Small pebbles (little bigger than baked beans) that make up the shingle shore at Cogden Beach. Cogden lies to the west of the long Chesil Beach shingle spit and east of the high cliffs of Burton Bradstock on Dorset’s Jurassic Coast.
This is the view on a misty morning across the width of the shingle bank at Cogden Beach – sea to the right and marshes to the left of the picture. You get an idea of the scale of the beach by the two figures that you can just about see (one has a red jacket) walking along the coastal path at the boundary of the pebbles with vegetation. This shingle represents the westernmost end of the Chesil shingle spit that starts on Portland in the east.
The sun now out, walking a bit further westwards along the beach (from the access path down from the National Trust Cogden Beach car park by the main road) is a long low-lying cliff of soft crumbly Frome Clay which is part of the Fuller’s Earth Clays belonging to the Middle Jurassic Period. They are very unstable and subject to erosion and landslides. Wet areas of slippage are seen as darker patches at intervals along its light coloured face. In the picture above you can just glimpse some caravans parked on the top, a little way back from the edge.
Here the clay cliffs are viewed face-on and show recent slips of rock/clay material on the shingle beach at its base.
Obviously, access for holiday makers from the caravans to the beach is problematic. A flexible rope ladder has been secured by metal stakes to the cliff top to make visits to the shore slightly easier and slightly cleaner than scrambling over the bare earth, and no doubts helps a bit to reduce further cliff erosion in this spot.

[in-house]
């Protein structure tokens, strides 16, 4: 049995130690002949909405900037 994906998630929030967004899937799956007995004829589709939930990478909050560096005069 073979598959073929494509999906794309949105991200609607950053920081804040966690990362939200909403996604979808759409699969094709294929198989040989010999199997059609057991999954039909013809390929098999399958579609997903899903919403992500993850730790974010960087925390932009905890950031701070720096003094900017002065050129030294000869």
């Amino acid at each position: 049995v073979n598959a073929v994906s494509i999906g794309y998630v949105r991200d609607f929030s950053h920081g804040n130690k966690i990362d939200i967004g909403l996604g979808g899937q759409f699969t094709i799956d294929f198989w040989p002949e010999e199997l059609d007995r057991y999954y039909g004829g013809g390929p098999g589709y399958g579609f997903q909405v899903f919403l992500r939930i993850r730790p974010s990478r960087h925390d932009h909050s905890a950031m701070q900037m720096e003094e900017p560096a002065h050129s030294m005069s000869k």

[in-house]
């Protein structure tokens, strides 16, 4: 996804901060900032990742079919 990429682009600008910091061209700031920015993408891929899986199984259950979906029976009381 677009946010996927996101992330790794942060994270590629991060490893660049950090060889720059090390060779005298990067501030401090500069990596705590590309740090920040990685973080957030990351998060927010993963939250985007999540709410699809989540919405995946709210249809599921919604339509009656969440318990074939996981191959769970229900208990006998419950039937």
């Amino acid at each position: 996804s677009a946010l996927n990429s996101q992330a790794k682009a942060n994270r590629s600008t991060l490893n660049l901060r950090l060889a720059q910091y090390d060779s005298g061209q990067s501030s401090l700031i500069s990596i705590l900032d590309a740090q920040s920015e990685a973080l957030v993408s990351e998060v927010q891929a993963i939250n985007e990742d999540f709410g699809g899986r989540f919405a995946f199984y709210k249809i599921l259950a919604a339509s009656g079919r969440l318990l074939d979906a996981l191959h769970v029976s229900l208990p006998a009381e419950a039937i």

For the present, the pebble beach acts as a buffer zone preventing wave action from directly impacting upon the clay cliff and otherwise causing undercutting and erosion. However, the shingle beach is getting smaller and narrower. In the not too distant future it may disappear.
Fewer pebbles are being deposited here on Cogden Beach than in the past because piers that have been built at West Bay apparently prevent the movement of sediments along the coast from their source in Devon. Also the sea-level is rising. It is predicted that the disappearance of the shingle will allow the sea to cut back through the clay cliffs to form a new bay at this point. So we must enjoy the beach while we can.
On a brighter note, the halfway point, and highlight, of a walk along Cogden Beach before reaching the very different geology of the tall cliffs at Burton Bradstock, is the Hive Cafe. Stopping at this reknowned little cafe is a must. It is totally excellent – as accredited by the awards it has recently received. No visit is complete for me without a large mug of coffee and a crab sandwich here. It has a great selection of hot seafood dishes as well – have a look at the Hive Beach Cafe website.
You can also find more information about the fascinating geology of this stretch of the Wessex coast on Ian West’s web pages.
Revision of a post first published 24 April 2009
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